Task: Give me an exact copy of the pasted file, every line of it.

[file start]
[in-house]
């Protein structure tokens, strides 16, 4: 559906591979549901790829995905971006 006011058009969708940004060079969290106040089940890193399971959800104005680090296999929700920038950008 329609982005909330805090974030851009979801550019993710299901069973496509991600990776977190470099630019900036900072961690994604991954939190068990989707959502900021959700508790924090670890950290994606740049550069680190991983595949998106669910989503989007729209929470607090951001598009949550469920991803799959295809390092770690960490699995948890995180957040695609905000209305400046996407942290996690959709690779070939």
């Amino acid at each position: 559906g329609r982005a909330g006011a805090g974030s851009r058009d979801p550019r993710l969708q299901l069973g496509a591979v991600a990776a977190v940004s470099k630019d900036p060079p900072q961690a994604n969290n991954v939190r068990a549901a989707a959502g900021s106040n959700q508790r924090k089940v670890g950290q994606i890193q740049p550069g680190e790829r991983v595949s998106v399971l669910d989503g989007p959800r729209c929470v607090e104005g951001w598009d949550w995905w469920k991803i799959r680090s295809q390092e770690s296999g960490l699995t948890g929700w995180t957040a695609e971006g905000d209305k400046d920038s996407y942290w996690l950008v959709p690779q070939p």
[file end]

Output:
[in-house]
């Protein structure tokens, strides 16, 4: 559906591979549901790829995905971006 006011058009969708940004060079969290106040089940890193399971959800104005680090296999929700920038950008 329609982005909330805090974030851009979801550019993710299901069973496509991600990776977190470099630019900036900072961690994604991954939190068990989707959502900021959700508790924090670890950290994606740049550069680190991983595949998106669910989503989007729209929470607090951001598009949550469920991803799959295809390092770690960490699995948890995180957040695609905000209305400046996407942290996690959709690779070939």
């Amino acid at each position: 559906g329609r982005a909330g006011a805090g974030s851009r058009d979801p550019r993710l969708q299901l069973g496509a591979v991600a990776a977190v940004s470099k630019d900036p060079p900072q961690a994604n969290n991954v939190r068990a549901a989707a959502g900021s106040n959700q508790r924090k089940v670890g950290q994606i890193q740049p550069g680190e790829r991983v595949s998106v399971l669910d989503g989007p959800r729209c929470v607090e104005g951001w598009d949550w995905w469920k991803i799959r680090s295809q390092e770690s296999g960490l699995t948890g929700w995180t957040a695609e971006g905000d209305k400046d920038s996407y942290w996690l950008v959709p690779q070939p």